• Spin your chair, twirl your hair, or move around a lot. These and other potentially distracting activities look unprofessional. 
  • React to pranksters on calls. There always seems to be that one person on video calls who wants to take attention away from others by making funny faces, rolling their eyes, or making other gestures. Don’t be that person and avoid making visible reactions to such antics by others. Instead, focus on the camera. 

Screen Sharing

Do:

  • Learn how to share your screen with other participants on a video call. Ask a coworker or do a web search to learn how to share your screen for the platform you’re using (Teams, BlueJeans, Zoom, etc.). Know how to do this before you are asked to share your screen in a call.

Don’t:

  • Have any proprietary information open on your screen. If there’s a chance you’ll be asked to share your screen to show a spreadsheet or other documents with the call participants, close any open applications that may contain proprietary information you don’t want shared. Anything you can see on the screen, including chat messages that pop up, will be seen by everyone on the call.

Video Call Backgrounds

Backgrounds include anything besides yourself that appears in the camera frame. That can include other people, coffee mugs, wall decor, kids, and pets. 

Do:

  • Keep your background looking clean and kempt. If your home or office setting tends to be cluttered and messy, consider turning on the blurred background setting available on most video conferencing platforms today. 
  • Turn off the TV if it’s visible during a call. The movement on a TV screen in the background can be a distraction to other callers. It can also make you seem like you’re watching TV while conducting business.
  • Keep pets, significant others, and kids out of sight on calls, when possible. Depending on your working environment, this can be a challenge no matter how hard you try. It’s no longer 2020 when nearly everyone worked or schooled from home. More professionalism on video calls is expected today. Try shutting the door of the room you’re in to keep stragglers out of view. If you work in an office, find a place where coworkers aren’t frequently passing by in the background. 
  • Establish the best place in your environment for making video calls. Do this before you make another call if you already haven’t. Consider using a wall as a background or a bookcase. Simple accessories, such as a plant in the background, tend to work best. Avoid wall posters or other accessories that feature controversial messaging, such as political statements. 

Don’t:

  • Have your bed visible in the background. Maybe your bedroom is the only place where you can conduct video calls. That’s fine. But avoid showing your unmade (or made) bed anywhere in the camera frame. It can seem a bit too personal and unprofessional to others in a business call. Consider positioning yourself in front of a bedroom wall or closed closet doors in the room for a more businessy look.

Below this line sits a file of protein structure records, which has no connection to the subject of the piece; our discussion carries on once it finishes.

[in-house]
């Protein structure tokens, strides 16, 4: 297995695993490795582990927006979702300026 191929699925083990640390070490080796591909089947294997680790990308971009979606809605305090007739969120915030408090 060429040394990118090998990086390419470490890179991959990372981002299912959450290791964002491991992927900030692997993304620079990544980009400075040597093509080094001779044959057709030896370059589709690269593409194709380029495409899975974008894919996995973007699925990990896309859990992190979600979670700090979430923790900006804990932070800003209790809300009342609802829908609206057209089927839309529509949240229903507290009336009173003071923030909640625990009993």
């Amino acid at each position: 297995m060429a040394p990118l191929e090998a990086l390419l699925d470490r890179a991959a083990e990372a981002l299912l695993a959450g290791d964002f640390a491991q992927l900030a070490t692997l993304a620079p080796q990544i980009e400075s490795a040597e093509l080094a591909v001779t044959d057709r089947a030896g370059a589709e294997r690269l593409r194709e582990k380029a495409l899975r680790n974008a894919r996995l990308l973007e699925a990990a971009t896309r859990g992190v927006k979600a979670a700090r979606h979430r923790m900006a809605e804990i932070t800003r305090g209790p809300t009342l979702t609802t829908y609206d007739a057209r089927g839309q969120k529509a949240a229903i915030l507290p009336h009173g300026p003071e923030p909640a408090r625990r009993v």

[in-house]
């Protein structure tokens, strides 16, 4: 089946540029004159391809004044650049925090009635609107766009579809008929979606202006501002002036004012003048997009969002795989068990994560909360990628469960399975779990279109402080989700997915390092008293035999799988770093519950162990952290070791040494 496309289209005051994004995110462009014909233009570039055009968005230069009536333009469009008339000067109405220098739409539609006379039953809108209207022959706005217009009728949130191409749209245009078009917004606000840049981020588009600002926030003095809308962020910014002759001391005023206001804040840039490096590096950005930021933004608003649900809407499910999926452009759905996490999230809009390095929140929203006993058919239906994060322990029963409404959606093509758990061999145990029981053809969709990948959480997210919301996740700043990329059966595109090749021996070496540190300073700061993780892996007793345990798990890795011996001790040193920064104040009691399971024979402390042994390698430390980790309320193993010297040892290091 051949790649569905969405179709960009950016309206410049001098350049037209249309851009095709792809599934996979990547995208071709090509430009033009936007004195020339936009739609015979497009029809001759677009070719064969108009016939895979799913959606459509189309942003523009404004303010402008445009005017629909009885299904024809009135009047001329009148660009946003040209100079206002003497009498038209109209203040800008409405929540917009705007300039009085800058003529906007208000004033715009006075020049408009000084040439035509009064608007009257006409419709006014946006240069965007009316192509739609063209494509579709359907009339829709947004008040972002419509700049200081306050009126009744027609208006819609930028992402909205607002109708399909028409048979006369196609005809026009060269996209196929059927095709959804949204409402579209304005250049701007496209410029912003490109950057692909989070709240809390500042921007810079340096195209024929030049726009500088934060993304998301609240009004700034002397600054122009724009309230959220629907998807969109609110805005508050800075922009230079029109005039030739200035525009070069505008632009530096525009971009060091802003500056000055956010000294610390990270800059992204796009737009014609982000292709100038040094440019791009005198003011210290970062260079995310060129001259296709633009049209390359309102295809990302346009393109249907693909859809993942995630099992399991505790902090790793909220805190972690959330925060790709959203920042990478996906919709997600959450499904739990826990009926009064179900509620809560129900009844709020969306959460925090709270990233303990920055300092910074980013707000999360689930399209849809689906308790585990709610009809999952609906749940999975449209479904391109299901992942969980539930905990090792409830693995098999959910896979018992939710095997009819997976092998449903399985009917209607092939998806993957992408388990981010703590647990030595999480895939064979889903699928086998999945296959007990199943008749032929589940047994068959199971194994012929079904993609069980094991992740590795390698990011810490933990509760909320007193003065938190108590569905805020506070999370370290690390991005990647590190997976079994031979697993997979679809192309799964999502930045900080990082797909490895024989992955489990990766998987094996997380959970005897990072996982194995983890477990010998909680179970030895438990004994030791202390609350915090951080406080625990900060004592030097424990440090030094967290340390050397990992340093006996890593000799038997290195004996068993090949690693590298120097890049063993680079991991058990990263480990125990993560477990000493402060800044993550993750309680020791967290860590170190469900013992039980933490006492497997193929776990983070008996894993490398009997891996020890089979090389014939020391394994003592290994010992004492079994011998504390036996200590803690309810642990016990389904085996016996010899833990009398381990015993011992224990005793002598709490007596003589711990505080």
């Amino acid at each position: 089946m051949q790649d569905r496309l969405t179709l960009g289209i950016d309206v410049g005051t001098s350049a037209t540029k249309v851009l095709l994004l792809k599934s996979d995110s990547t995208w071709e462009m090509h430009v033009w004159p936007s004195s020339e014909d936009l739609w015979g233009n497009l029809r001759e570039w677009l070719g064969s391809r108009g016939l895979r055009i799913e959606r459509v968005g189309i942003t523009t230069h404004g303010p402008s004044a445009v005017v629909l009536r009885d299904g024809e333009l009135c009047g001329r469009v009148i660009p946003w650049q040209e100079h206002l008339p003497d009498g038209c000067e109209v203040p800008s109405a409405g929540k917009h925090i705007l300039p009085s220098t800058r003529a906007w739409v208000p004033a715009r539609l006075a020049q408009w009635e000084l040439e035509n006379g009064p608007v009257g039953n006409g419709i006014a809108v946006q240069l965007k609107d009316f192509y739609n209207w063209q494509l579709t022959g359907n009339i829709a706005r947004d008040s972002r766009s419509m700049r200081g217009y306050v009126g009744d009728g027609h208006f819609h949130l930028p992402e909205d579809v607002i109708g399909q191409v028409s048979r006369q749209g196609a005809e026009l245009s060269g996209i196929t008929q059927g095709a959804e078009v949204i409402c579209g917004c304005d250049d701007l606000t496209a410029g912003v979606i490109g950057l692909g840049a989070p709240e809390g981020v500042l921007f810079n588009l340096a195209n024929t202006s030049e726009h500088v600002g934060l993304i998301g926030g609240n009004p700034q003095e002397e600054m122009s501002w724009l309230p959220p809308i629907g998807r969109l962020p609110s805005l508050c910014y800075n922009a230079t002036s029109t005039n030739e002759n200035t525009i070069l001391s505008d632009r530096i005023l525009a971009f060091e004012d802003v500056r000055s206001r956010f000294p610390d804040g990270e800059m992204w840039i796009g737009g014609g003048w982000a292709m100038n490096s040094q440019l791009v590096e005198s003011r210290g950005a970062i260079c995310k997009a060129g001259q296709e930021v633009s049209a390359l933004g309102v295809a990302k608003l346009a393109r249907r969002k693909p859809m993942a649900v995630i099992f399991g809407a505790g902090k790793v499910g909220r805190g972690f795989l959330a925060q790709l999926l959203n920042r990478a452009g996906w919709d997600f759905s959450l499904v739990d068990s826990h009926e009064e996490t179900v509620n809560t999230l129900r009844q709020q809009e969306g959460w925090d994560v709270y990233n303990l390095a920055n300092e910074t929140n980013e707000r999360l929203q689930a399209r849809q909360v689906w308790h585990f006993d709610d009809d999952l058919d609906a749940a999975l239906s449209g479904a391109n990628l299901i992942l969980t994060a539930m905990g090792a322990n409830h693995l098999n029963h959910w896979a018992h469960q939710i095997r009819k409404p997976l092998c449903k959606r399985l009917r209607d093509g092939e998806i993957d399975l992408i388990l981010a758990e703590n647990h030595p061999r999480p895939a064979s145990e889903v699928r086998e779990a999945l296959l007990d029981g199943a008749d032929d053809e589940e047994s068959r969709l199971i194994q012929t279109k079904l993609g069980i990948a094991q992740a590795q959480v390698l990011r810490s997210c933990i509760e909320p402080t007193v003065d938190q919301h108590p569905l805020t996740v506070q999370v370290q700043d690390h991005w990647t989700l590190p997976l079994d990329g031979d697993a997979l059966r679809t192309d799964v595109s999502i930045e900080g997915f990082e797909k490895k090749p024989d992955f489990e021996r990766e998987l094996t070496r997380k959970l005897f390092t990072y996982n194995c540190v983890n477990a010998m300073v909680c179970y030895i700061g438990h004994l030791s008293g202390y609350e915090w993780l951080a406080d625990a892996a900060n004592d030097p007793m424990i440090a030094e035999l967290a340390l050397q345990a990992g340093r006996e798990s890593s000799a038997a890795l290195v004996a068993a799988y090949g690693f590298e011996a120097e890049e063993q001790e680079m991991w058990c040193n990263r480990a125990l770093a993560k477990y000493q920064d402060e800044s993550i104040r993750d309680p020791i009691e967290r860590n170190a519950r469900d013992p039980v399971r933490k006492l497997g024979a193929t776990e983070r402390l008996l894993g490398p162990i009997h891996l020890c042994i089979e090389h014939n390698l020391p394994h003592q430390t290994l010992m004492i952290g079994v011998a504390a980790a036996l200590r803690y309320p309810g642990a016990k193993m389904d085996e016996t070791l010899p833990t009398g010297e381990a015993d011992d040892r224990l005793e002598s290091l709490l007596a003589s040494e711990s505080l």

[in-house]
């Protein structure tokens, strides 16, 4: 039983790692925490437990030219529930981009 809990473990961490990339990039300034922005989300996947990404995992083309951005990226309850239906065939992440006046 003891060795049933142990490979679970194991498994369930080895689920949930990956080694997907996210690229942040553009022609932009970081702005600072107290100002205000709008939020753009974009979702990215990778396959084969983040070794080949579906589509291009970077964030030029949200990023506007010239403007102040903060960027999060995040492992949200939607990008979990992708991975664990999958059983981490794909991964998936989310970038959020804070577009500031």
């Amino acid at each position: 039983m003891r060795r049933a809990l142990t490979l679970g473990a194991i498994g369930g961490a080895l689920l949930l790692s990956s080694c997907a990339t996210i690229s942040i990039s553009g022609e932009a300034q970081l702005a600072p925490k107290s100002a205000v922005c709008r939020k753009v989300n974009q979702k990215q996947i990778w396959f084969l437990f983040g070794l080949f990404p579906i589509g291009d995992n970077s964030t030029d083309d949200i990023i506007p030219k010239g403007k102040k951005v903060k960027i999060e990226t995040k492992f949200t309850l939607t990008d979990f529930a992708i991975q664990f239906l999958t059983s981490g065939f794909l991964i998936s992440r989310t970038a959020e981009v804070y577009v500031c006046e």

• Use a virtual background for video calls. They can infer that you’re attempting to hide your location, even when you’re not. If you must use one, Zoom support offers some tips for adding or changing a virtual background.
  • Invite your pet or kids to participate in calls. Accidents happen and pets and kids can run through the background. Remind others in your environment that you’re about to join a video call to try to limit these incidents and shut the door of the room you’re in. 

Muting and Unmuting the Microphone

Do:

  • Mute your microphone. To prepare for background interruptions or noise, keep yourself muted. Only unmute your mic when you’re invited to speak.
  • Go to the bathroom before joining all scheduled video calls. You don’t want to have to respond to an impromptu question midstream. If you must use the bathroom during a call, check to make sure your teleconferencing application is set to mute. Please, don’t forget to turn off your camera.

Don’t:

  • Start talking without unmuting your microphone. Even the most seasoned video conferencing participants occasionally fail to unmute their mics before speaking. 
  • Chime in all the time. Only unmute your mic and speak when it’s necessary to greet other call participants, answer or ask questions, or present to the group.

Letting Guest Attendees into Meetings

Lastly, before engaging in casual or personal conversation with your coworkers when you first join a video call, check to see who’s already present in the call. There may be customers or clients or others who were invited to the meeting that are already on the call. 

If a message displays that states an invitee outside your organization is waiting to join the call, let the call lead — usually the meeting scheduler — let them in. This allows the call lead an opportunity to make comments about the pending call to those within their organization.